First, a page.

Josh Ozersky at Time says last year was a tough one for restaurants:
It’s been a rough stretch for restaurants. While gastrocrats continue to support supper high-end tweezer-food palaces, the middle-of-the-road places have been hit hard by the recession. According to the market research company NPD Group, restaurant visits in the U.S. fell from 62.7 billion in 2008 to 60.6 billion in 2011. In an atmosphere like that, third and fourth generation businesses are particularly vulnerable.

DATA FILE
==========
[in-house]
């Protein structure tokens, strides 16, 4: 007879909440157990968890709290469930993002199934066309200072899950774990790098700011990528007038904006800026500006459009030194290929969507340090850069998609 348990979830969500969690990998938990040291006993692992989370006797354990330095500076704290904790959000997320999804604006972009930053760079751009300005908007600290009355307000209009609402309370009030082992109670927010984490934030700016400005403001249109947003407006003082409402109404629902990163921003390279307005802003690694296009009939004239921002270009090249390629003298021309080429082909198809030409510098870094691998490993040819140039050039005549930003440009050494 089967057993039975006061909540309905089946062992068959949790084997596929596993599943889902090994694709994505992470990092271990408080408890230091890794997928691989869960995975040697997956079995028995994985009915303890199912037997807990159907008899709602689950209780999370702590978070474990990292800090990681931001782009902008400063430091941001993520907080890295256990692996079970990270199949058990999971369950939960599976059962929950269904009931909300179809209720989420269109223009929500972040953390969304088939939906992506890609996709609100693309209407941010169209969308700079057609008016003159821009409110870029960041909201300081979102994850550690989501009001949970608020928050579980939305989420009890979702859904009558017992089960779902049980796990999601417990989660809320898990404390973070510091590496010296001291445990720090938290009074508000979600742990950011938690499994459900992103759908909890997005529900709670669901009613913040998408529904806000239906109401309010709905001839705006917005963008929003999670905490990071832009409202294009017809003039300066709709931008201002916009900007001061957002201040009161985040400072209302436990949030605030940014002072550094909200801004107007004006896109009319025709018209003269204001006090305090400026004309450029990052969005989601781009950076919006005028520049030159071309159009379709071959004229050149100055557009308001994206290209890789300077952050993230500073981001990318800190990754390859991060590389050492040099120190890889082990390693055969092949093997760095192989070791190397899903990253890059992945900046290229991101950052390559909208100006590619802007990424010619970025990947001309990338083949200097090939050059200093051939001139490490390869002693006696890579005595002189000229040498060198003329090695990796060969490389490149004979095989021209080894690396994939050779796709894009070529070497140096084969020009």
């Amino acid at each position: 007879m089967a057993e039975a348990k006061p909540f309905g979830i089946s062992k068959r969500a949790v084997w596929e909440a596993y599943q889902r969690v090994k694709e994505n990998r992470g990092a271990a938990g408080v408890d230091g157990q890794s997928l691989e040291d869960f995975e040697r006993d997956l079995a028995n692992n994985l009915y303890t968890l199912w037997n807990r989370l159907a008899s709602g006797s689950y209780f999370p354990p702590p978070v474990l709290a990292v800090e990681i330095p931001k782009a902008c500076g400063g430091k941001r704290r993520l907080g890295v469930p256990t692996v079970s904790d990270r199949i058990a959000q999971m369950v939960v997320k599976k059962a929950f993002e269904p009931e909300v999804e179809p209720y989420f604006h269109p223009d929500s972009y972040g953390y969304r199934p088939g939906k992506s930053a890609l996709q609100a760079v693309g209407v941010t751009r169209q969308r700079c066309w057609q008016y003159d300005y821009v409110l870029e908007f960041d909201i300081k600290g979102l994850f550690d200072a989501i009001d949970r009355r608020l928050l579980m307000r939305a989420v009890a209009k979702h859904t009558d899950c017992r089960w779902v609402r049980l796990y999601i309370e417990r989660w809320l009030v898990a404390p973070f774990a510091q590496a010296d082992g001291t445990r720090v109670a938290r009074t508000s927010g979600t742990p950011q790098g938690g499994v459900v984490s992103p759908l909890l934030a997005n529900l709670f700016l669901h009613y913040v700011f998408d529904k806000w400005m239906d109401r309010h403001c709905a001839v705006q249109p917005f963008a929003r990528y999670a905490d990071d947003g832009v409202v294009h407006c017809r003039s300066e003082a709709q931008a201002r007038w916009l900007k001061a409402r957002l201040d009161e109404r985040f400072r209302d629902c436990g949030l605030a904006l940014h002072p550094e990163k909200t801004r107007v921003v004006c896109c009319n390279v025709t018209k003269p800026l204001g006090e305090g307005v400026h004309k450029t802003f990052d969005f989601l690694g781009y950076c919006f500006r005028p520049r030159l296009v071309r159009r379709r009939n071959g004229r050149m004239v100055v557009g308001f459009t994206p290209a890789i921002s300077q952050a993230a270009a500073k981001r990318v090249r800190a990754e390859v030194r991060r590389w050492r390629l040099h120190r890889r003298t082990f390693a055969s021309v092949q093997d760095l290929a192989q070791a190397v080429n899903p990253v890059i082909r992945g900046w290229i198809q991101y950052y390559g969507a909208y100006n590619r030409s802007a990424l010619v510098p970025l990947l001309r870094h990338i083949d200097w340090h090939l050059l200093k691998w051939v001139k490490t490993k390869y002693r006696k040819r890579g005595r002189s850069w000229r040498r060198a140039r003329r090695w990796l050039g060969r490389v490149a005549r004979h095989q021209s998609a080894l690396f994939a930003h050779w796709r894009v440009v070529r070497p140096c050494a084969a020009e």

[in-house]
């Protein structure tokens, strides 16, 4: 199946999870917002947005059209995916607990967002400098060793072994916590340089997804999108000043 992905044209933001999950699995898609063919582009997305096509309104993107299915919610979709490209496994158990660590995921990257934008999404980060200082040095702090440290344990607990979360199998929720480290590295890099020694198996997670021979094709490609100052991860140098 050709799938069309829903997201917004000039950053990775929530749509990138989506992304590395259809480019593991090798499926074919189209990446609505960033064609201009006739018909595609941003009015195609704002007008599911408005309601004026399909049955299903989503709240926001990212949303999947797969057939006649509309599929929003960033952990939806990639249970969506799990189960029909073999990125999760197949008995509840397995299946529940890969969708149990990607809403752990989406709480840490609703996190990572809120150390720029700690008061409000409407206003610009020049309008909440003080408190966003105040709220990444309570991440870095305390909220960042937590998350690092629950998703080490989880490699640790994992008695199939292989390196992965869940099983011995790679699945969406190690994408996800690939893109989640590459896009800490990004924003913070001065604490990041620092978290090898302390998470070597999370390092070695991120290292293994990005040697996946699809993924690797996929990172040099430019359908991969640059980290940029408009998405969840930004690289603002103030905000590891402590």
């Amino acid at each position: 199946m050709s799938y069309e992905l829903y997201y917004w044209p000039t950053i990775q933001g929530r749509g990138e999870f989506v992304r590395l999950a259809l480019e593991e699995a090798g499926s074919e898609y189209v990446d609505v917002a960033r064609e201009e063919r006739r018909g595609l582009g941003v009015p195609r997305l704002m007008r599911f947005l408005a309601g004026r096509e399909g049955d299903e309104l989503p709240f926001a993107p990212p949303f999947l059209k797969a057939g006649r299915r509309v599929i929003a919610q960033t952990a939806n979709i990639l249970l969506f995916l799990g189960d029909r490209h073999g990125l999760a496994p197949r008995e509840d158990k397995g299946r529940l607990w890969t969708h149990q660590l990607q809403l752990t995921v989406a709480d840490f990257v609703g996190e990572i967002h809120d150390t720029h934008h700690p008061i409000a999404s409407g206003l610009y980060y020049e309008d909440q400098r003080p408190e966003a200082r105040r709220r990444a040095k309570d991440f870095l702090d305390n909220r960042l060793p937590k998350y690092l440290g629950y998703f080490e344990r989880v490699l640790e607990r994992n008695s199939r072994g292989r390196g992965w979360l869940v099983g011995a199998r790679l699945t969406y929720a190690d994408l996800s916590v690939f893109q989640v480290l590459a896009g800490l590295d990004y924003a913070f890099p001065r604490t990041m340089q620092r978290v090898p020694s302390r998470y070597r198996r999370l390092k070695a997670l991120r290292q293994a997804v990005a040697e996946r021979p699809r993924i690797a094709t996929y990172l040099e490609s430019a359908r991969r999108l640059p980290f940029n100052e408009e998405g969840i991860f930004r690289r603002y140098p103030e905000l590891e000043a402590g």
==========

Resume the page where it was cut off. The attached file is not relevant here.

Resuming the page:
Part of it is just age and decay. And part of it is that the restaurant business has become insanely, unsustainably competitive, especially in big cities: novelty is everything, and it’s rare that even the most critically lauded of places can sustain themselves for more than a few years.
The bright side, of course, is that Americans are spending less on eating out. I recall back in 2008, bloggers were making a big deal out of how much we were spending on restaurants. Now, we're just spending too much on the wrong kind of restaurants. That seems like some kind of progress.